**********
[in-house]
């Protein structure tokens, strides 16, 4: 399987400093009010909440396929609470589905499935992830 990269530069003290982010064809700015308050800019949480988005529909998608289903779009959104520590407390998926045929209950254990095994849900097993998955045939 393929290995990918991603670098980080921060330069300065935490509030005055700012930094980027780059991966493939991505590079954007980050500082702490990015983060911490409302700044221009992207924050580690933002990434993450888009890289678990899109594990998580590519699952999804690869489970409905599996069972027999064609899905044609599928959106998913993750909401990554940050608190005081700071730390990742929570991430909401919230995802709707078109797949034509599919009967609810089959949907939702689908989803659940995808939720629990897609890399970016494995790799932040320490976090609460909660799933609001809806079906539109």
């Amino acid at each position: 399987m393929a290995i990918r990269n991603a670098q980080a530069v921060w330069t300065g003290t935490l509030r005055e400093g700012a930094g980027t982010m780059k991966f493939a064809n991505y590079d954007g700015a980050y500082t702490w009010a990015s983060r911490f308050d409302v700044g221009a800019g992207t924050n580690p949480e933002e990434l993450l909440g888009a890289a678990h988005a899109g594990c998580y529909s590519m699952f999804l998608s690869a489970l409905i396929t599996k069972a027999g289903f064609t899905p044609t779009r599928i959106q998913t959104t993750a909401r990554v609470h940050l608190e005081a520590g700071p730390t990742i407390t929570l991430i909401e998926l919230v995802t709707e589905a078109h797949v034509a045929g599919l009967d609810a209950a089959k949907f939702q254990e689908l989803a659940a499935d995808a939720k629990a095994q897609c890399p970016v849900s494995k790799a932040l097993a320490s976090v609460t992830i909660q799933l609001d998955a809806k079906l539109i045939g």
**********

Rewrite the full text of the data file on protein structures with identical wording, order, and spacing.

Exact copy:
[in-house]
């Protein structure tokens, strides 16, 4: 399987400093009010909440396929609470589905499935992830 990269530069003290982010064809700015308050800019949480988005529909998608289903779009959104520590407390998926045929209950254990095994849900097993998955045939 393929290995990918991603670098980080921060330069300065935490509030005055700012930094980027780059991966493939991505590079954007980050500082702490990015983060911490409302700044221009992207924050580690933002990434993450888009890289678990899109594990998580590519699952999804690869489970409905599996069972027999064609899905044609599928959106998913993750909401990554940050608190005081700071730390990742929570991430909401919230995802709707078109797949034509599919009967609810089959949907939702689908989803659940995808939720629990897609890399970016494995790799932040320490976090609460909660799933609001809806079906539109």
């Amino acid at each position: 399987m393929a290995i990918r990269n991603a670098q980080a530069v921060w330069t300065g003290t935490l509030r005055e400093g700012a930094g980027t982010m780059k991966f493939a064809n991505y590079d954007g700015a980050y500082t702490w009010a990015s983060r911490f308050d409302v700044g221009a800019g992207t924050n580690p949480e933002e990434l993450l909440g888009a890289a678990h988005a899109g594990c998580y529909s590519m699952f999804l998608s690869a489970l409905i396929t599996k069972a027999g289903f064609t899905p044609t779009r599928i959106q998913t959104t993750a909401r990554v609470h940050l608190e005081a520590g700071p730390t990742i407390t929570l991430i909401e998926l919230v995802t709707e589905a078109h797949v034509a045929g599919l009967d609810a209950a089959k949907f939702q254990e689908l989803a659940a499935d995808a939720k629990a095994q897609c890399p970016v849900s494995k790799a932040l097993a320490s976090v609460t992830i909660q799933l609001d998955a809806k079906l539109i045939g």